Each time he was getting warm, the olive oil was too. Mystery solved. Go figure. If it’s good enough to eat, it’s good enough to put on the skin.

I blame the delayed realization on the absurdest question of all:

“Is your baby sleeping through the night?”


10 Things to Do Instead of Yelling at the News

I’ve spent a lot of time the past few days huffing and rawring at the news. Crying even. All of my sacred cows are being slaughtered in this new administration. I expected to be incensed, but I thought I’d get at least a few days respite in between each time I need to donate or make a phone call to my Senators or get out and protest. Apparently not.

So in order to stay sane since we are only ten days into the next four years, I’m going to commit to doing these ten things when I. Just. Can’t.

  1. Hug my little one. With the overwhelming despair that comes crashing down on my shoulders each time I open BBC News or the NYT or my Facebook feed–I’m recommitting to spending quality time with our three month old. During the day too often I turn to my phone, or CNN, or my laptop for a distraction. After the first few weeks of breast-feeding a newborn at all hours of the night, I stopped turning to my phone while nursing at night. For one, my googling was diagnosing my new baby with all manner of rare disorders and second, I was having a hard time getting back to sleep in between feedings. When your little one eats every hour and a half at night, those few minutes of sleep are precious. I’m fortunate to be able to stay home with our son. Even when I’m exhausted and my nipples are sore, I have been peed on for the second time in two hours, and my hair is a frazzled halo around my head–I’m trying to stop and remember that these precious moments won’t last. I’m savoring them while I have them. No matter what is going on in the world, taking the time to make my little one giggle is good for both of us.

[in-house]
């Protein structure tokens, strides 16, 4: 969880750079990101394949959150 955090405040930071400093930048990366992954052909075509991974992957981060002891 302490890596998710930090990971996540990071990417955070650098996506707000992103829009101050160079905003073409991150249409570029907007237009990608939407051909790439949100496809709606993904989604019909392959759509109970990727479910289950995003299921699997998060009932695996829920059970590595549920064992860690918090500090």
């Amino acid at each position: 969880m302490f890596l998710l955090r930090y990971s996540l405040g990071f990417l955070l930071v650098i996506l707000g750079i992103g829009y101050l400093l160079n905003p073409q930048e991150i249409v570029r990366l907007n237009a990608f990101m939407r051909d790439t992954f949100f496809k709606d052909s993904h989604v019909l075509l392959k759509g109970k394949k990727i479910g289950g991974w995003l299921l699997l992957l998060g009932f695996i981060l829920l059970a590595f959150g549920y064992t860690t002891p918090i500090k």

2. Eat. As a new mom I’m good at forgetting this one. I was good at forgetting this one when I was working before baby came too. Having a small child just compounds the consequences of not putting something in my mouth. Now. I get hangry. Niall is good at gently suggesting food or even better, putting something in front of me when I get so hungry that I think I’m no longer hungry and I feel weepy because the world is a disaster and everything hurts and I just don’t know what to do. Food. Put. It. In. My. Mouth. It’s simple and I guarantee that when I eat, the sun also comes out. The world is easier to handle on a full stomach. Preferably a slowly made, organic, free-range, in season, artisan meal. Or just a pickle. Really, I practically live off of condiments at the moment. That’s what I have time for. Surefire way of waking a sleeping baby? Make a cup of tea.